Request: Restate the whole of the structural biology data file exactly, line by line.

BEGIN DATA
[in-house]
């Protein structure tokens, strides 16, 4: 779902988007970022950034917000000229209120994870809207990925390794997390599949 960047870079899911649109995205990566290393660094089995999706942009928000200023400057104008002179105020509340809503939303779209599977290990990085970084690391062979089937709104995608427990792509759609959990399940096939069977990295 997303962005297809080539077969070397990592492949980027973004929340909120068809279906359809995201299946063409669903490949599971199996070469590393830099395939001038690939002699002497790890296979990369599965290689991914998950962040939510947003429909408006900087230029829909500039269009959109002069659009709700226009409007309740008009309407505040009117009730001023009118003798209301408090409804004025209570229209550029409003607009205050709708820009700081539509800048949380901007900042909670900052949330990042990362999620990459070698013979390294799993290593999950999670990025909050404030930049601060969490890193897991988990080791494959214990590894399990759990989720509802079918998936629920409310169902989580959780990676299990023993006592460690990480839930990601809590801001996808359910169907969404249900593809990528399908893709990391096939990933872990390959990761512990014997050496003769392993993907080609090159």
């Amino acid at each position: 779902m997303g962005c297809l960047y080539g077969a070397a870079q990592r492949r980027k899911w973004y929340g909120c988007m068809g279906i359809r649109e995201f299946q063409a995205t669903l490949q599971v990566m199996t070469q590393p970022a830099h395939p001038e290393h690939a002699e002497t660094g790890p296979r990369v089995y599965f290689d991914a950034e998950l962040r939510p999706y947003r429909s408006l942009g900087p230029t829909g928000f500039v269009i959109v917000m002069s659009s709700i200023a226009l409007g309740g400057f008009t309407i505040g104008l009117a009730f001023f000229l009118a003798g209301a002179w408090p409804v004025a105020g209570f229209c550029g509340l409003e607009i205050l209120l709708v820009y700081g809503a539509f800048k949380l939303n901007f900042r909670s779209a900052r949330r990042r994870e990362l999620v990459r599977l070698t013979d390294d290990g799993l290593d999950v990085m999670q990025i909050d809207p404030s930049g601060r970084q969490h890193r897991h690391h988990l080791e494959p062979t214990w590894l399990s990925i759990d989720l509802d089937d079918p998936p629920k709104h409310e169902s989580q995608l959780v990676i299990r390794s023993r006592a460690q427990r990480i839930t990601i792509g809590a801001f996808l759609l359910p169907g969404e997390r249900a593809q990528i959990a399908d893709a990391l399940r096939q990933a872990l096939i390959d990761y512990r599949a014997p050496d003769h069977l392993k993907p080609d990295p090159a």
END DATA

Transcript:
[in-house]
């Protein structure tokens, strides 16, 4: 779902988007970022950034917000000229209120994870809207990925390794997390599949 960047870079899911649109995205990566290393660094089995999706942009928000200023400057104008002179105020509340809503939303779209599977290990990085970084690391062979089937709104995608427990792509759609959990399940096939069977990295 997303962005297809080539077969070397990592492949980027973004929340909120068809279906359809995201299946063409669903490949599971199996070469590393830099395939001038690939002699002497790890296979990369599965290689991914998950962040939510947003429909408006900087230029829909500039269009959109002069659009709700226009409007309740008009309407505040009117009730001023009118003798209301408090409804004025209570229209550029409003607009205050709708820009700081539509800048949380901007900042909670900052949330990042990362999620990459070698013979390294799993290593999950999670990025909050404030930049601060969490890193897991988990080791494959214990590894399990759990989720509802079918998936629920409310169902989580959780990676299990023993006592460690990480839930990601809590801001996808359910169907969404249900593809990528399908893709990391096939990933872990390959990761512990014997050496003769392993993907080609090159």
């Amino acid at each position: 779902m997303g962005c297809l960047y080539g077969a070397a870079q990592r492949r980027k899911w973004y929340g909120c988007m068809g279906i359809r649109e995201f299946q063409a995205t669903l490949q599971v990566m199996t070469q590393p970022a830099h395939p001038e290393h690939a002699e002497t660094g790890p296979r990369v089995y599965f290689d991914a950034e998950l962040r939510p999706y947003r429909s408006l942009g900087p230029t829909g928000f500039v269009i959109v917000m002069s659009s709700i200023a226009l409007g309740g400057f008009t309407i505040g104008l009117a009730f001023f000229l009118a003798g209301a002179w408090p409804v004025a105020g209570f229209c550029g509340l409003e607009i205050l209120l709708v820009y700081g809503a539509f800048k949380l939303n901007f900042r909670s779209a900052r949330r990042r994870e990362l999620v990459r599977l070698t013979d390294d290990g799993l290593d999950v990085m999670q990025i909050d809207p404030s930049g601060r970084q969490h890193r897991h690391h988990l080791e494959p062979t214990w590894l399990s990925i759990d989720l509802d089937d079918p998936p629920k709104h409310e169902s989580q995608l959780v990676i299990r390794s023993r006592a460690q427990r990480i839930t990601i792509g809590a801001f996808l759609l359910p169907g969404e997390r249900a593809q990528i959990a399908d893709a990391l399940r096939q990933a872990l096939i390959d990761y512990r599949a014997p050496d003769h069977l392993k993907p080609d990295p090159a």